By Topic

Subsurface Observations of Surface Waves From an Autonomous Underwater Vehicle

Sign In

Cookies must be enabled to login.After enabling cookies , please use refresh or reload or ctrl+f5 on the browser for the login options.

Formats Non-Member Member
$31 $13
Learn how you can qualify for the best price for this item!
Become an IEEE Member or Subscribe to
IEEE Xplore for exclusive pricing!
close button

puzzle piece

IEEE membership options for an individual and IEEE Xplore subscriptions for an organization offer the most affordable access to essential journal articles, conference papers, standards, eBooks, and eLearning courses.

Learn more about:

IEEE membership

IEEE Xplore subscriptions

3 Author(s)
Goodman, L. ; Sch. of Marine Sci. & Technol., Univ. of Massachusetts Dartmouth, Bedford, MA, USA ; Levine, E.R. ; Wang, Z.

In this study, we will show how ocean surface wave displacement can be estimated from sensors onboard a subsurface moving autonomous underwater vehicle (AUV). The approach is to use a high-resolution vertical accelerometer along with a highresolution pressure sensor mounted coincidently on an AUV. We apply this approach to data collected in summer 2005, in northeast Monterey Bay, CA, during an engineering experiment as a part of the Layered Organization in the Coastal Ocean (LOCO) program. The AUV used was the School for Marine Science and Technology, University of Massachusetts Dartmouth T-REMUS vehicle. Data were collected while the vehicle traveled at a constant speed 1.2 m/s and a constant depth of 10 m in water of depth 19.5 m. The local wind-generated surface wave field was relatively weak and dominated by surface wave swell of frequencies of 1/12 and 1/6 Hz, respectively. Surface waves of these frequencies in this depth of water have wavelengths of 150 and 55 m, respectively, both values being much larger than the length of the T-REMUS, which is 2 m. This condition, along with the fact that the AUV is moving over an order of magnitude slower than the phase speed associated with these surface waves, allows estimation of the frequency spectrum of surface waves by sensors onboard the AUV as well as interpretation of how the AUV responds to the surface wave field. From our estimation technique, we have confirmed that the two frequencies of 1/12 and 1/6 Hz were the dominant surface wave frequencies present and that the AUV-based estimated spectral values agreed very closely with in situ observations made by a fixed slow rise profiler located 200 m away. Pitch spectra indicated that the AUV responded to the higher frequency swell component of 1/6 Hz by adjusting its depth to try to follow the surface-wave-induced pressure. At the lower frequency, the AUV tended to follow the surface wave coherently.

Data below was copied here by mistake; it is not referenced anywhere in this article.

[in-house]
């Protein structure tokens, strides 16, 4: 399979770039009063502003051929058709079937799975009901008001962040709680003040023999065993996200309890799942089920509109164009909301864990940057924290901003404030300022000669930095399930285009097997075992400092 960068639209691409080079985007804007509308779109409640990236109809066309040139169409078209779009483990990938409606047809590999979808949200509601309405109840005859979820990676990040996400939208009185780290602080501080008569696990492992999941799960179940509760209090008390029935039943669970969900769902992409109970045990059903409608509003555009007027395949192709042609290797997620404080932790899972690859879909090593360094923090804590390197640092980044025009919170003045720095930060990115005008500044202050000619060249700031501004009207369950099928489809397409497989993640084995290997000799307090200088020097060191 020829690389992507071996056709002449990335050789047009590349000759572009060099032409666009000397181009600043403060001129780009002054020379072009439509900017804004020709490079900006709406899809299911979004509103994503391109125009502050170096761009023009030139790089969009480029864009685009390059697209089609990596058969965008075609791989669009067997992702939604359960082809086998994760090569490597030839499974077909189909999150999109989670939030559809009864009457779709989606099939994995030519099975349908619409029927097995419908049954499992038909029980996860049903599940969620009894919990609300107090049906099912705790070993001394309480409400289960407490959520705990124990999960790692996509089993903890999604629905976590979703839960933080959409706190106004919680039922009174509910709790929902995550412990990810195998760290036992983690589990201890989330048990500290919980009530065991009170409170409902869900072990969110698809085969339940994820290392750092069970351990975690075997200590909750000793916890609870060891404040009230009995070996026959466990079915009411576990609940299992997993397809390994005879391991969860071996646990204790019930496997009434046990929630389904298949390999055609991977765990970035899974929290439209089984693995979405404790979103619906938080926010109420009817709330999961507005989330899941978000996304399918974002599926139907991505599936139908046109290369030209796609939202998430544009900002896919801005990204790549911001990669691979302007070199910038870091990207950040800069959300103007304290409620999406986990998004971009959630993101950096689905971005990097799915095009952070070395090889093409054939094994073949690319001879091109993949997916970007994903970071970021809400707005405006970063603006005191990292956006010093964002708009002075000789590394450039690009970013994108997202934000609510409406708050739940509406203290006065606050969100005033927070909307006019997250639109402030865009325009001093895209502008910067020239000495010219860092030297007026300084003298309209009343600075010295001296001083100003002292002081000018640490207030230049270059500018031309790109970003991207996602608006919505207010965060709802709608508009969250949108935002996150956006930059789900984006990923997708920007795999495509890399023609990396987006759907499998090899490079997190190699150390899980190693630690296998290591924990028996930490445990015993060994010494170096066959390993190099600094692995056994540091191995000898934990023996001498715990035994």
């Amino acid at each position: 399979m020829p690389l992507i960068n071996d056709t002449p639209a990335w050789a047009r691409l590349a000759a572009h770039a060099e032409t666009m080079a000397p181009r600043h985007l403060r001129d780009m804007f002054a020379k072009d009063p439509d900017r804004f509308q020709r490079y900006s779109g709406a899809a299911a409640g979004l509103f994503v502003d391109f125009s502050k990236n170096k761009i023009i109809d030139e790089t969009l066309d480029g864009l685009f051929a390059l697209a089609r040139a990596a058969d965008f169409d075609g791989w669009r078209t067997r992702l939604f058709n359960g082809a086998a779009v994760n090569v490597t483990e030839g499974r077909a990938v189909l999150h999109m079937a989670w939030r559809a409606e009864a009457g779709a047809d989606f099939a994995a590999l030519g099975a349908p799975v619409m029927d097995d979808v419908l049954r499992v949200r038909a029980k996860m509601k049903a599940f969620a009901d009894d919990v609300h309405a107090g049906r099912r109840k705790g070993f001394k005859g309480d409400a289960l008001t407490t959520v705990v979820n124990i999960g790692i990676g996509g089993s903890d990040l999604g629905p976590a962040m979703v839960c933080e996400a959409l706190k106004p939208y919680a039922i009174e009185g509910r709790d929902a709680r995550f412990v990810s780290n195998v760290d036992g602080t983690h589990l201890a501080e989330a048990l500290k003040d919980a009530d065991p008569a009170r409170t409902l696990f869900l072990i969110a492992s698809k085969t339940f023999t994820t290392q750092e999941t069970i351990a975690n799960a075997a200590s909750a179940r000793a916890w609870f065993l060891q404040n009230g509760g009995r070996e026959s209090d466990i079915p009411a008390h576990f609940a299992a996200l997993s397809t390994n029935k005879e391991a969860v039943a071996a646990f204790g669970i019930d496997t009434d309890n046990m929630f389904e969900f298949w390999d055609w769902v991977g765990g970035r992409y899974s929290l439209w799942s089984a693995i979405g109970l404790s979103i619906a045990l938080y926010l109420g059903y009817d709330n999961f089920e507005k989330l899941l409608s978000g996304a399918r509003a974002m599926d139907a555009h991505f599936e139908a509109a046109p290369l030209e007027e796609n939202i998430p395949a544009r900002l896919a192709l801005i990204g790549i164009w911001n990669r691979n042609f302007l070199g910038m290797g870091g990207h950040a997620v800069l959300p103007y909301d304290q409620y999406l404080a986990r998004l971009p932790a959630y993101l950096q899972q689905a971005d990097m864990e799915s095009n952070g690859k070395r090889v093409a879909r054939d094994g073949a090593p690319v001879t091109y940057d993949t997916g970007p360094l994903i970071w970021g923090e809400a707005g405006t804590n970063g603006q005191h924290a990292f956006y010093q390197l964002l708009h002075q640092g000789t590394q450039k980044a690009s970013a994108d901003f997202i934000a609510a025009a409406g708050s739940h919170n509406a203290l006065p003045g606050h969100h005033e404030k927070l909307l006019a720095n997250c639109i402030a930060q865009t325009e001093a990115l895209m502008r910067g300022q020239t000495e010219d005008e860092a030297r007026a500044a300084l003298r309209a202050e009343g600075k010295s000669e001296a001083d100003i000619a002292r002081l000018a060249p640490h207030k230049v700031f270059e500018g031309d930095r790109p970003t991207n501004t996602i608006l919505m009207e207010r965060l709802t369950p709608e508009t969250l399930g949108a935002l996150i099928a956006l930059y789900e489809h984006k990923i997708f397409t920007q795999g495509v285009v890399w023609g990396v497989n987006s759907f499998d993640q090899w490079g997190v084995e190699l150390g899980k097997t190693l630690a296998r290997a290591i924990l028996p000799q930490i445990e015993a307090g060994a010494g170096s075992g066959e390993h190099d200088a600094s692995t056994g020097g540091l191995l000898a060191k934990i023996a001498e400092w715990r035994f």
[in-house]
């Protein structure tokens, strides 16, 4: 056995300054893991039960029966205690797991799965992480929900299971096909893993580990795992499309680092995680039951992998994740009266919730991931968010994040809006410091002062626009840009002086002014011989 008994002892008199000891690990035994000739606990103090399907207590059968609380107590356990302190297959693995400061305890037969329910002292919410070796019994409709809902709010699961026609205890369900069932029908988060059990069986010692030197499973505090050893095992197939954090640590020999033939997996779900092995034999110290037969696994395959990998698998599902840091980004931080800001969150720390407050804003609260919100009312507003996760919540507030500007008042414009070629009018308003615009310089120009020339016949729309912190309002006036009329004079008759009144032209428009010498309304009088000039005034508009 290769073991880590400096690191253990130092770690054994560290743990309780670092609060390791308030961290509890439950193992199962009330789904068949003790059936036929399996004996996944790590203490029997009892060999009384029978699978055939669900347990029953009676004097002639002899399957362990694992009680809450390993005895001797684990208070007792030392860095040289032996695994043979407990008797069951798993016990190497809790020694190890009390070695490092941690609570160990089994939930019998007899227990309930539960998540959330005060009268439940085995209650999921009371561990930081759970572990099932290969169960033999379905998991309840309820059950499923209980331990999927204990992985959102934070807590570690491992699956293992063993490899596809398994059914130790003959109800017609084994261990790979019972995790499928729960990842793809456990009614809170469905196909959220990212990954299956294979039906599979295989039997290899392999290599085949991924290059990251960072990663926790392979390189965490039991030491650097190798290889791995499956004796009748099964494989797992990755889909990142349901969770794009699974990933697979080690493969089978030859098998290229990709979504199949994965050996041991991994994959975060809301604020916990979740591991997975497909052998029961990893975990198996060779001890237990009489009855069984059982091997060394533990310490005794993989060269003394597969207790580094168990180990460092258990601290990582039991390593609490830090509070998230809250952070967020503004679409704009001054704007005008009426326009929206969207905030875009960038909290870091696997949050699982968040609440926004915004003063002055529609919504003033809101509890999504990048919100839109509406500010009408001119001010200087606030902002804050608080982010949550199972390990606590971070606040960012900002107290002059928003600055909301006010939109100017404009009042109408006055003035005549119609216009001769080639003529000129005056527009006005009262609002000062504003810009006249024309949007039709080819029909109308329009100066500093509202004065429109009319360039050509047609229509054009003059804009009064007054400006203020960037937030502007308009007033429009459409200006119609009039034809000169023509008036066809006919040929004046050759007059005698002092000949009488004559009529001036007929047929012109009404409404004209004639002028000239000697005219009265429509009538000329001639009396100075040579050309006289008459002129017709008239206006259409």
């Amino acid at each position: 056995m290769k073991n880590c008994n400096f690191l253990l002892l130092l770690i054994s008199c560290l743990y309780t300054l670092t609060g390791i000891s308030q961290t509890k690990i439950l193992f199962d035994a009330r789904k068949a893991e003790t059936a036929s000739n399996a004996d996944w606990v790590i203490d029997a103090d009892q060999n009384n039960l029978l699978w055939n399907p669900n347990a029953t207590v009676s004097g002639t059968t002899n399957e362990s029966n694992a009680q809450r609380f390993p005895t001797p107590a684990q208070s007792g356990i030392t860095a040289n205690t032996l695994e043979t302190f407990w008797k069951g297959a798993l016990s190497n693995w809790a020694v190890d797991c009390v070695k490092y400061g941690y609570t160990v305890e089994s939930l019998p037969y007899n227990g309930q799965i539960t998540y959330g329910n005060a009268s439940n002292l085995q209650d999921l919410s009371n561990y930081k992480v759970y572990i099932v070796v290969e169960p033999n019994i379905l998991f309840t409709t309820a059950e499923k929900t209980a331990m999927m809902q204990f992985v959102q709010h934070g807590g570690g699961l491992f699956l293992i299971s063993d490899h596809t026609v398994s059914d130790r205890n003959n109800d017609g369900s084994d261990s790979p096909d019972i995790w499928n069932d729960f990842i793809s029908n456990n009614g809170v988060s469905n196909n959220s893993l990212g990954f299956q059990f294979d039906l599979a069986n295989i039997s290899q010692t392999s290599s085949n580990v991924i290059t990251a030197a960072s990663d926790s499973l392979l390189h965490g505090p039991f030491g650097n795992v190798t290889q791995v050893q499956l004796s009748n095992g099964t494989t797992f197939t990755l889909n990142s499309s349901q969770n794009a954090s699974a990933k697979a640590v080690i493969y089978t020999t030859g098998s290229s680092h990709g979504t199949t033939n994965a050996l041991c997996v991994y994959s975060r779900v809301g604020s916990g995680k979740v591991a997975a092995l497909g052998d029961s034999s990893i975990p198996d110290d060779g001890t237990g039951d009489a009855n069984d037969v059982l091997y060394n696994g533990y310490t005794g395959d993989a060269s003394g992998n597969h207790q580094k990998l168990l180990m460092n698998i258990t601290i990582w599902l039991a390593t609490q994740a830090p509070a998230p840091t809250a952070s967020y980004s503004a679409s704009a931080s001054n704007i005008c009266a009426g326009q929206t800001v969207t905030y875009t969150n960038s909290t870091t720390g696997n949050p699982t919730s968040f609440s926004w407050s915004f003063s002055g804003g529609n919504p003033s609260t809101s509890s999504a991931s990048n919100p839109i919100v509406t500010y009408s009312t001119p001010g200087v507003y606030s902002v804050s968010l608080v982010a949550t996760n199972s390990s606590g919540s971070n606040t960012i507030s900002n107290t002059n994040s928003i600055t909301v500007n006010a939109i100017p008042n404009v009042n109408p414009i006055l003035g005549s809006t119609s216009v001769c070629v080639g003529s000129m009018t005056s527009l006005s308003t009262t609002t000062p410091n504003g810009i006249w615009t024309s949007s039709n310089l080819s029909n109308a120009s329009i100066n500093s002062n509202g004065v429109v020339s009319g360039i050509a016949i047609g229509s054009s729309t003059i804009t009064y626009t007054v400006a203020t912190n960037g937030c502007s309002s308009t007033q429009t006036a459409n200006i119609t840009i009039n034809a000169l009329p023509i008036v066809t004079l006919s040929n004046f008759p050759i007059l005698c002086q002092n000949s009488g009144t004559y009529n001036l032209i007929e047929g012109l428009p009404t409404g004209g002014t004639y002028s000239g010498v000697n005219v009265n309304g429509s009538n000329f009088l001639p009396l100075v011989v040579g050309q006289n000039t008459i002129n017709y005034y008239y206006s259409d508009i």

Published in:

Oceanic Engineering, IEEE Journal of  (Volume:35 ,  Issue: 4 )